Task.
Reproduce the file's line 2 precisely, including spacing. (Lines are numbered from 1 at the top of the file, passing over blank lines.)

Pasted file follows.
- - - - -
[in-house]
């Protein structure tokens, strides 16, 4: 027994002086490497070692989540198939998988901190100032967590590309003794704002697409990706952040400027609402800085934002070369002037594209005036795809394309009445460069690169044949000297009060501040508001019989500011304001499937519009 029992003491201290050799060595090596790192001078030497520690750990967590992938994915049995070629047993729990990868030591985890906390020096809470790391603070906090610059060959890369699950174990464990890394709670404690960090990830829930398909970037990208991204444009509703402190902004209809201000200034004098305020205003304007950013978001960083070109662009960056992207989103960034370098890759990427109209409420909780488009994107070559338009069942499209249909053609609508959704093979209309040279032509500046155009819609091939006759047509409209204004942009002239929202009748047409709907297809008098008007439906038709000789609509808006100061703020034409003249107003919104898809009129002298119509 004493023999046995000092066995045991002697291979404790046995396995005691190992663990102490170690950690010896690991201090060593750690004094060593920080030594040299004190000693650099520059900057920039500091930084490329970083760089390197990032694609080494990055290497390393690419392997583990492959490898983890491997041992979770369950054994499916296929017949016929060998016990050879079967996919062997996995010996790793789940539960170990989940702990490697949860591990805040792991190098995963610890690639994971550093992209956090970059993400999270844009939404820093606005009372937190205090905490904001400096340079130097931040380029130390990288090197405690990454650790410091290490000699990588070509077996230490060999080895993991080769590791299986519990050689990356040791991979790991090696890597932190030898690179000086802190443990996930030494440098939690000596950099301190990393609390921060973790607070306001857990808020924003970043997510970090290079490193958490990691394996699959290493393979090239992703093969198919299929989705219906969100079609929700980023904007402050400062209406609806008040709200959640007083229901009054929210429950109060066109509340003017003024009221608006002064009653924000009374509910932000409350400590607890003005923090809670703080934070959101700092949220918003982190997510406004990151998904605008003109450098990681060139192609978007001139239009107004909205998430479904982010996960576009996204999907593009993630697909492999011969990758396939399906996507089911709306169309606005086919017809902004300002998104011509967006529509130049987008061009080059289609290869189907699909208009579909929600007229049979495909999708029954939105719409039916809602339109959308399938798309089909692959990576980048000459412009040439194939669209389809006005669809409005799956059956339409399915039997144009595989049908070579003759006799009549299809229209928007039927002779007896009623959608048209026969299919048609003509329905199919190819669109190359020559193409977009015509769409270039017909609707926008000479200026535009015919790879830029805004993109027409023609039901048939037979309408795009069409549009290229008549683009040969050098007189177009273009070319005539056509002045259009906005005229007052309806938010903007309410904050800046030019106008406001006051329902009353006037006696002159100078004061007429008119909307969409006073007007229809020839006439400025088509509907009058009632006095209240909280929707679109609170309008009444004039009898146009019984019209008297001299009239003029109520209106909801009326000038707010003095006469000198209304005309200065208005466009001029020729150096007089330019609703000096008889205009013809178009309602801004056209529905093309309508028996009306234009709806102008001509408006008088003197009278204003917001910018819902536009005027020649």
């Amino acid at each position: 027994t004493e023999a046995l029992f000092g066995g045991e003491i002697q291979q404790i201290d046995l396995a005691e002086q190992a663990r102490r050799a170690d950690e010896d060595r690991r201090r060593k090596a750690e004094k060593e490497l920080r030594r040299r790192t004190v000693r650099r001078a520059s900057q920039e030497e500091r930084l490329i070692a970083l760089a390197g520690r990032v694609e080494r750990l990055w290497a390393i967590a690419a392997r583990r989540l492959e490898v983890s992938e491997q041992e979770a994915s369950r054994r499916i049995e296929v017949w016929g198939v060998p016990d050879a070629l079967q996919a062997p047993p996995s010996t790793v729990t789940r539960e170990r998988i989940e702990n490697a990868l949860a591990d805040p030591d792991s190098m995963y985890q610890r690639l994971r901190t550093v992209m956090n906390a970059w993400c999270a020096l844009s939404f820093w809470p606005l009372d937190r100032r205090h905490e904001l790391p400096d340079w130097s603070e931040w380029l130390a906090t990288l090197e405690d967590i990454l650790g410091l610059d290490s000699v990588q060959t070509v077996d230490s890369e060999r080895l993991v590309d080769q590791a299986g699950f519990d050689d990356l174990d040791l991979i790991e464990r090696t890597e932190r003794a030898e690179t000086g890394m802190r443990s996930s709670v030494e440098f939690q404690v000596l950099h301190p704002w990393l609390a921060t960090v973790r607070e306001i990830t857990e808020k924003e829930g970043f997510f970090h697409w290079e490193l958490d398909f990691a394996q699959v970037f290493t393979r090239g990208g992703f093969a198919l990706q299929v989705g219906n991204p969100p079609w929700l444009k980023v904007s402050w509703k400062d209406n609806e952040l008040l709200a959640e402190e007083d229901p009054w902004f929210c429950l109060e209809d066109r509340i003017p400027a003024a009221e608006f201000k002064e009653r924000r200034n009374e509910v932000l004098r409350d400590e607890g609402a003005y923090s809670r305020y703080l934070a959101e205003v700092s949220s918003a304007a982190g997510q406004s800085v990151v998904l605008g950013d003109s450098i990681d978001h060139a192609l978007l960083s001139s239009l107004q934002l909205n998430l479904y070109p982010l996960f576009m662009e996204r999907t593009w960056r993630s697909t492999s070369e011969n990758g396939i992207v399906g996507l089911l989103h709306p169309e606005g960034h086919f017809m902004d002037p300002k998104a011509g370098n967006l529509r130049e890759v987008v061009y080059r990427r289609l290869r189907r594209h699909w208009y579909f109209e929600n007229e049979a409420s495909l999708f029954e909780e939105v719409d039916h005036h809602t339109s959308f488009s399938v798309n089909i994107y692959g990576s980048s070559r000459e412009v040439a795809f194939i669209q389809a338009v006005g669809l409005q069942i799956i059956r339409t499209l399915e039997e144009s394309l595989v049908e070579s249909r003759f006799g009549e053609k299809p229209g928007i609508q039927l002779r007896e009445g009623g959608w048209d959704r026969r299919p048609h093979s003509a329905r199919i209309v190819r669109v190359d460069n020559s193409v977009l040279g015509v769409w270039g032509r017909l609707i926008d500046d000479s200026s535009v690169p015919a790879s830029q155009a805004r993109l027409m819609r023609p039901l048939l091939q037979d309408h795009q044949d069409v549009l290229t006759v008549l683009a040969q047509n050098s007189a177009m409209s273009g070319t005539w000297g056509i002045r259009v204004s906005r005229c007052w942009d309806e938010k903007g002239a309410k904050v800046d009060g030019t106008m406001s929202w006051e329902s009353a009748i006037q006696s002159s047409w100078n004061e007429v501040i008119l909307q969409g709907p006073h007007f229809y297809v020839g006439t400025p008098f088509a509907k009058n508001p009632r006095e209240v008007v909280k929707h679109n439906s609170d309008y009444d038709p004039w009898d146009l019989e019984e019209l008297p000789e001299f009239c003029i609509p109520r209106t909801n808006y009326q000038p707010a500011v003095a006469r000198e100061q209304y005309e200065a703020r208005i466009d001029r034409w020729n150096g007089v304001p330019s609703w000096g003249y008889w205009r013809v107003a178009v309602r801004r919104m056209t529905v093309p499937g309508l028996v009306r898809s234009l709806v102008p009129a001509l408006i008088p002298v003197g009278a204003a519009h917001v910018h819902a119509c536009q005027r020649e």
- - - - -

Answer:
């Protein structure tokens, strides 16, 4: 027994002086490497070692989540198939998988901190100032967590590309003794704002697409990706952040400027609402800085934002070369002037594209005036795809394309009445460069690169044949000297009060501040508001019989500011304001499937519009 029992003491201290050799060595090596790192001078030497520690750990967590992938994915049995070629047993729990990868030591985890906390020096809470790391603070906090610059060959890369699950174990464990890394709670404690960090990830829930398909970037990208991204444009509703402190902004209809201000200034004098305020205003304007950013978001960083070109662009960056992207989103960034370098890759990427109209409420909780488009994107070559338009069942499209249909053609609508959704093979209309040279032509500046155009819609091939006759047509409209204004942009002239929202009748047409709907297809008098008007439906038709000789609509808006100061703020034409003249107003919104898809009129002298119509 004493023999046995000092066995045991002697291979404790046995396995005691190992663990102490170690950690010896690991201090060593750690004094060593920080030594040299004190000693650099520059900057920039500091930084490329970083760089390197990032694609080494990055290497390393690419392997583990492959490898983890491997041992979770369950054994499916296929017949016929060998016990050879079967996919062997996995010996790793789940539960170990989940702990490697949860591990805040792991190098995963610890690639994971550093992209956090970059993400999270844009939404820093606005009372937190205090905490904001400096340079130097931040380029130390990288090197405690990454650790410091290490000699990588070509077996230490060999080895993991080769590791299986519990050689990356040791991979790991090696890597932190030898690179000086802190443990996930030494440098939690000596950099301190990393609390921060973790607070306001857990808020924003970043997510970090290079490193958490990691394996699959290493393979090239992703093969198919299929989705219906969100079609929700980023904007402050400062209406609806008040709200959640007083229901009054929210429950109060066109509340003017003024009221608006002064009653924000009374509910932000409350400590607890003005923090809670703080934070959101700092949220918003982190997510406004990151998904605008003109450098990681060139192609978007001139239009107004909205998430479904982010996960576009996204999907593009993630697909492999011969990758396939399906996507089911709306169309606005086919017809902004300002998104011509967006529509130049987008061009080059289609290869189907699909208009579909929600007229049979495909999708029954939105719409039916809602339109959308399938798309089909692959990576980048000459412009040439194939669209389809006005669809409005799956059956339409399915039997144009595989049908070579003759006799009549299809229209928007039927002779007896009623959608048209026969299919048609003509329905199919190819669109190359020559193409977009015509769409270039017909609707926008000479200026535009015919790879830029805004993109027409023609039901048939037979309408795009069409549009290229008549683009040969050098007189177009273009070319005539056509002045259009906005005229007052309806938010903007309410904050800046030019106008406001006051329902009353006037006696002159100078004061007429008119909307969409006073007007229809020839006439400025088509509907009058009632006095209240909280929707679109609170309008009444004039009898146009019984019209008297001299009239003029109520209106909801009326000038707010003095006469000198209304005309200065208005466009001029020729150096007089330019609703000096008889205009013809178009309602801004056209529905093309309508028996009306234009709806102008001509408006008088003197009278204003917001910018819902536009005027020649």